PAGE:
If you're in Toronto (or like me and have a toe in both cities) and want to do the same for Toronto City Council then check out the calendar which has links to meetings and agendas. You can also watch council sessions online at RogersTV.

Monday, November 21, 2011

A Twitter Guide to the *New* City of Vancouver

"Tweet tweet, rezoning, tweet tweet" photo by Porfirio on Flickr (cc)
Twitter's not all about what you ate for breakfast or how cute your cat can be (although mine is frequently about the latter). It's also a good place to follow your local politicians and get the scoop about what's going on in the city. Here's a list of the Twitter accounts for the new City Council, Park Board, and School Board in Vancouver. I've also included a few candidates that weren't elected that are good to follow. Please add freely in the comments section.

Vision Vancouver - @visionvancouver
NPA - @npavancouver
COPE - @copevancouver

Greenest City - @greenestcity
Vancouver Park Board - @parkboard
Vancouver Archives - @vanarchives
City of Vancouver - @cityofvancouver


Vision Vancouver 
Gregor Robertson - @mayorgregor
Heather Deal - @vanrealdeal
Geoff Meggs - @geoffmeggs
Andrea Reimer - @andreareimer
Tim Stevenson - None
Tony Tang - None
Kerry Jang - None
Raymond Louie - None

George Affleck - @george_affleck
Elizabeth Ball - @elizabeth_ball

Adriane Carr - @adrianecarr

School Board

Vision Vancouver
Patti Bacchus - @pattibacchus
Mike Lombardi - @lombardimike
Ken Clement - None
Cherie Payne - @cheriepayne
Rob Wynen - @robwynen

Ken Denike - @ubcken
Sophia Woo - @woo_sophia
Fraser Ballantyne - @frasergb

Allan Wong - None

Park Board

Vision Vancouver
Constance Barnes - @constancebarnes
Sarah Blyth - @sarahblyth
Aaron Jasper - @aaron_jasper
Niki Sharma - @nikisharma2
Trevor Loke - @trevorloke

Melissa De Genova - @melissadegenova (hasn't tweet yet)
John Coupar - @johnccoupar


Sandy Garossino (Independent) - @garossino 
RJ Aquino (COPE) - @ayoslang
Ellen Woodsworth (COPE) - @ellenwoodsworth
Mike Klassan (NPA) - @mikeklassen
Brent Granby (COPE) - @brentgranby
Sean Bickerton (NPA) - @seanbickerton

[edit: I've just been alerted by Andrea Reimer (via Twitter! See? It works!) that you can find the full list of City agencies and their respective Twitter, YouTube and Facebook accounts up on the City's website, so be sure to check it out]

Sunday, November 20, 2011

Vancouver Election a Lesson in Every Vote Counts

Election results by division from
Last night I had some friends over for dinner, but as 11pm rolled around my thoughts were elsewhere. That's because all the way over on the other side of the country in my former city of Vancouver, where the time was just 8pm, the polls had just closed on what had become a pretty heated municipal election.

It was hard to gauge what the real feeling was like in Vancouver from my perch over here in Toronto where all I had to go on was Twitter, blogs, and newspapers. As polls rolled in that showed Suzanne Anton's NPA closing in on Gregor Robertson's Vision Vancouver--a trend attributed by the media mostly to the Occupy Vancouver protests--I started to wonder if Robertson could really lose a campaign that seemed like such a sure shot only a few weeks ago.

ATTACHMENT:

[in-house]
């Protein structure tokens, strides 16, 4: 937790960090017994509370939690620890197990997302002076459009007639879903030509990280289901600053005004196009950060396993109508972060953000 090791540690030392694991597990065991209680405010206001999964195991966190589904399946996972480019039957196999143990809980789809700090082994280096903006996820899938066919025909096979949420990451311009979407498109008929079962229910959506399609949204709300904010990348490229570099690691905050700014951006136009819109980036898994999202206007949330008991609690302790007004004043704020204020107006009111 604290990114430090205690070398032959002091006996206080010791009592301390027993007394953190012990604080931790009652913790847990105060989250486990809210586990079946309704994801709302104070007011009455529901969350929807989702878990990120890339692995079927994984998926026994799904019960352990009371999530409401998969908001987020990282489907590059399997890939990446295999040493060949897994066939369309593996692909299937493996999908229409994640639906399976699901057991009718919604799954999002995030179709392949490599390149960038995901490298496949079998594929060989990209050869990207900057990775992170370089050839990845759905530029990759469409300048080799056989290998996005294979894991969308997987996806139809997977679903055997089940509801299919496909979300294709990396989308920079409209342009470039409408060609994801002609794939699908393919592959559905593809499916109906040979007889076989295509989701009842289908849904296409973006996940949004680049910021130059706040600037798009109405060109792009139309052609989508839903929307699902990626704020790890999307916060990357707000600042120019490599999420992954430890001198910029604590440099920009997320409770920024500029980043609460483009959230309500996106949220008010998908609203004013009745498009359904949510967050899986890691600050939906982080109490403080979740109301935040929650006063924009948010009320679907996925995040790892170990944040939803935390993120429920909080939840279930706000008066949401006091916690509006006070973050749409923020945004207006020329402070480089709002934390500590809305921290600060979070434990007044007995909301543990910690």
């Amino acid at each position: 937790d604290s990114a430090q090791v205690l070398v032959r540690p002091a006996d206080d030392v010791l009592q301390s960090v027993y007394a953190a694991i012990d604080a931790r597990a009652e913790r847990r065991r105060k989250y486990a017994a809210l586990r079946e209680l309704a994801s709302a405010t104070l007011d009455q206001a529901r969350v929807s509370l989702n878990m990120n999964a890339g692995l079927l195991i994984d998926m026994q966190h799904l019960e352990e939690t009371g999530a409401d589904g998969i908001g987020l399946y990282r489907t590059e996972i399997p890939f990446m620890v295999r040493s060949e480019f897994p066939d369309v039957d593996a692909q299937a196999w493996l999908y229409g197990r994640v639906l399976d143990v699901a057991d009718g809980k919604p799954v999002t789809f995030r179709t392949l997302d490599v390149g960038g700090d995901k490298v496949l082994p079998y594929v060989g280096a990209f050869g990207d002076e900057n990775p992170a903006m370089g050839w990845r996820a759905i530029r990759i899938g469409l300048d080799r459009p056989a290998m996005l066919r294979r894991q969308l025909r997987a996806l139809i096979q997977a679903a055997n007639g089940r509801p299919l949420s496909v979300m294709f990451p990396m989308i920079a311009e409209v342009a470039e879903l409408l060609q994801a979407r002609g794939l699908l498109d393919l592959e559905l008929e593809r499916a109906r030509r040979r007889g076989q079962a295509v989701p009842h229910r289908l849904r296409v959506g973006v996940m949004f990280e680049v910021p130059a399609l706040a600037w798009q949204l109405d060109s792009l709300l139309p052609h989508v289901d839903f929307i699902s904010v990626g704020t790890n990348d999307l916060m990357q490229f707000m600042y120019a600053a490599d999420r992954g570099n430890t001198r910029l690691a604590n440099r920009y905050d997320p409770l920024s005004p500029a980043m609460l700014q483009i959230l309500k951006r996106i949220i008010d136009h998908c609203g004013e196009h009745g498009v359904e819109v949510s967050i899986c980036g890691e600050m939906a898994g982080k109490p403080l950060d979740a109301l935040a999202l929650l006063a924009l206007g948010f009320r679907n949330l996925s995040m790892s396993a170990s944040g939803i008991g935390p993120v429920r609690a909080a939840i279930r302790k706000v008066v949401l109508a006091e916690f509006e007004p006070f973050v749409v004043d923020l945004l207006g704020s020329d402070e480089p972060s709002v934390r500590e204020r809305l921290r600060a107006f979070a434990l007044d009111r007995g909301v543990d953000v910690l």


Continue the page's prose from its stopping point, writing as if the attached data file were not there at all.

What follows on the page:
Well, wonder did not turn to reality. Vision has swept back in with a majority on council, taking the top seven spots, with the NPA taking spots eight and nine and, amazingly, Adriane Carr of the Greens squeaking into spot number ten. Sadly, COPE saw themselves shut out, which is a disappointment.

But as the night went on, it was the bottom spot on council where the action really was. As each wave of polls were reported (I think I almost broke the refresh button on my browser), the results for the bottom seat changed. It was the NPA's Bill Yuen, then it was the NPA's Mike Klassen, then COPE's Ellen Woodsworth began bubbling upwards, then it was Green's Adriane Carr, then Yuen again.

With all the polls reporting except one in the West End, even with Yuen still sitting in spot number ten, it was pretty clear that Carr was going to get that last council seat. The West End is her territory after all. I remember in past Provincial elections when I used to live in the West End, seeing Carr standing on street corners with BC Green Party volunteers back when she was the leader of that party.

At the end of the night, Carr won the seat over COPE's Ellen Woodsworth by a mere 91 votes. Let me say that again. 91 votes. You could squish that many people onto a bus if you really wanted to. If there was ever a lesson in every vote counts, that was it.

I'm sad to see Woodsworth lose the spot as I think she is a great, capable and down-to-earth councillor. I remember her showing up briefly to the magazine launch of OCW Magazine with bicycle helmet under arm to say hello, back when I was Managing Editor there. Out of all the councillors we invited, she was the only one who showed up.